Which is better, "Bob knows that that is wrong" or "Bob knows that is wrong"? It seems to me that the first "that" is acting as the relation between Bob and the thing that is wrong, while the second "that" is acting as a pronoun taking the place of the thing itself that is wrong. As these are two different functions, I think there should be two that.

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    I think [ ] you miss the point that complementiser 'that' is often dropped. – Edwin Ashworth Jun 2 '14 at 7:50
  • It's not exactly the same as the 'that that' problem here. It's a simple case of 'that' elision. – Kris Jun 2 '14 at 9:05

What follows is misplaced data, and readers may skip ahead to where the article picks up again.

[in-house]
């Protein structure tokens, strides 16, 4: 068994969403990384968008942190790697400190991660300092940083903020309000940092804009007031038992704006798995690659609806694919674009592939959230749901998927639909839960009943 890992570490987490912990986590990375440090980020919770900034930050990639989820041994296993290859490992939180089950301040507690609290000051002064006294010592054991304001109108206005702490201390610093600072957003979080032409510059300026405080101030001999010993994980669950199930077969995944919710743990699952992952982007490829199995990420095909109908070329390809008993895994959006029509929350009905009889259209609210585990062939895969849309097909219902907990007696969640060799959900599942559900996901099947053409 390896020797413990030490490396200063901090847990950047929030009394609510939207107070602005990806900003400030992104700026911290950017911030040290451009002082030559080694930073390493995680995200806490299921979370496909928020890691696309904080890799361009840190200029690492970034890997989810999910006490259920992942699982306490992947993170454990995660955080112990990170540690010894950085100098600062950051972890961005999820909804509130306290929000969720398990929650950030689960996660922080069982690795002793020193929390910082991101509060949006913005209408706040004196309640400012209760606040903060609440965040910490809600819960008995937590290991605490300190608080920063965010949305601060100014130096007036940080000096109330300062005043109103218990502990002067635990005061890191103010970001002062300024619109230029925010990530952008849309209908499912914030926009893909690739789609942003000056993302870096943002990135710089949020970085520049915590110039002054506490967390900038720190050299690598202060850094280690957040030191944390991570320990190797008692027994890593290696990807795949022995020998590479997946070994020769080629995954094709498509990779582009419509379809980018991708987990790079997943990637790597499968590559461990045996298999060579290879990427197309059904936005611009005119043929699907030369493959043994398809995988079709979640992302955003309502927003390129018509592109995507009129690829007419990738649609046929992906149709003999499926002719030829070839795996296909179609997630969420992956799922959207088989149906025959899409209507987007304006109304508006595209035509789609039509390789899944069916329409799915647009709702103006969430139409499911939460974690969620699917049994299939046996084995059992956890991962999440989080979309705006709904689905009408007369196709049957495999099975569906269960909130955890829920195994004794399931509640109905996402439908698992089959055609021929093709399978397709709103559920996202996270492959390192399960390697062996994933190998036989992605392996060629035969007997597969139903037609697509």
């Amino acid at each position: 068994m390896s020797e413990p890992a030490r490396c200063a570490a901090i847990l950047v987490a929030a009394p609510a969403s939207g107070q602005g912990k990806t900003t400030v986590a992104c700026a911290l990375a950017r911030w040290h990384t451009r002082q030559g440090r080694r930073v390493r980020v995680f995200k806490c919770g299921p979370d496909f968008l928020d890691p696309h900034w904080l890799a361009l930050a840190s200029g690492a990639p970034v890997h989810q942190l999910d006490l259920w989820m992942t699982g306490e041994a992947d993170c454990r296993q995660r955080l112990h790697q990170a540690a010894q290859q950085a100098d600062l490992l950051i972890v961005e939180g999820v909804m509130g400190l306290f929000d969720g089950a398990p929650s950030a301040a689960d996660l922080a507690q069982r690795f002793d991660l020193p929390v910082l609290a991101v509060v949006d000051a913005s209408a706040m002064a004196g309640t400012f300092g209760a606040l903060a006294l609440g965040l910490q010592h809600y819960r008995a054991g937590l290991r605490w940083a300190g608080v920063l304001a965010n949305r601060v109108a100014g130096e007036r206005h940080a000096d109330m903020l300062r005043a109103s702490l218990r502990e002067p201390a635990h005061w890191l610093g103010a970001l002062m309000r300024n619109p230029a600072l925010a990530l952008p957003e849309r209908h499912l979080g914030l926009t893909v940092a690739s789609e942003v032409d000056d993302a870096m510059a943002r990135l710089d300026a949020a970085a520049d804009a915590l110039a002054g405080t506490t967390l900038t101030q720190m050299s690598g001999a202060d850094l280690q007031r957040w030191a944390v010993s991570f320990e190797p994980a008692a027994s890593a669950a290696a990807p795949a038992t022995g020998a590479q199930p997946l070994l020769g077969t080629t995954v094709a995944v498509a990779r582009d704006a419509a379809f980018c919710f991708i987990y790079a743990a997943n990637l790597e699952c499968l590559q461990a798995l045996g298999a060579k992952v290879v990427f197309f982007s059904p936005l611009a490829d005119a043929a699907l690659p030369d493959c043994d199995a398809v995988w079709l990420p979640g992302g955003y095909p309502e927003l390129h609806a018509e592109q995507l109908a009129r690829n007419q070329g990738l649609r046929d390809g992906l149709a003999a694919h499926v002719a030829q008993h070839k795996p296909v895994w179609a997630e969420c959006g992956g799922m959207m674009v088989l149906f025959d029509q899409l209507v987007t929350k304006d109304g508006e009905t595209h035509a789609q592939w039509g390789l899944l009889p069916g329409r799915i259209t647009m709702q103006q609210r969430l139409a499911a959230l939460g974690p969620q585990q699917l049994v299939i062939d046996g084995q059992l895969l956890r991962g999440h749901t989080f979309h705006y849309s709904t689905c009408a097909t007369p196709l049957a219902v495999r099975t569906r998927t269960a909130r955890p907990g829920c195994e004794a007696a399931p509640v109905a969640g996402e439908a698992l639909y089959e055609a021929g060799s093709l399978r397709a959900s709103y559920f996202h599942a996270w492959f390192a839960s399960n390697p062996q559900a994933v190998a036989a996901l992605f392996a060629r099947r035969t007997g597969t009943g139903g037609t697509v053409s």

• Dan Wallace, please also visit English Language Learners – Kris Jun 2 '14 at 9:06

Both forms are used in the type of example you quote, for exactly the reason you point out.

However sometimes one of the 'thats' gets dropped. It has not been eliminated grammatically. It is in essence still there but elided.

Much of what we say is routinely elided. If someone asks 'Have you been to Greece?', I might reply 'Yes I went last summer', meaning 'I went there last summer'.

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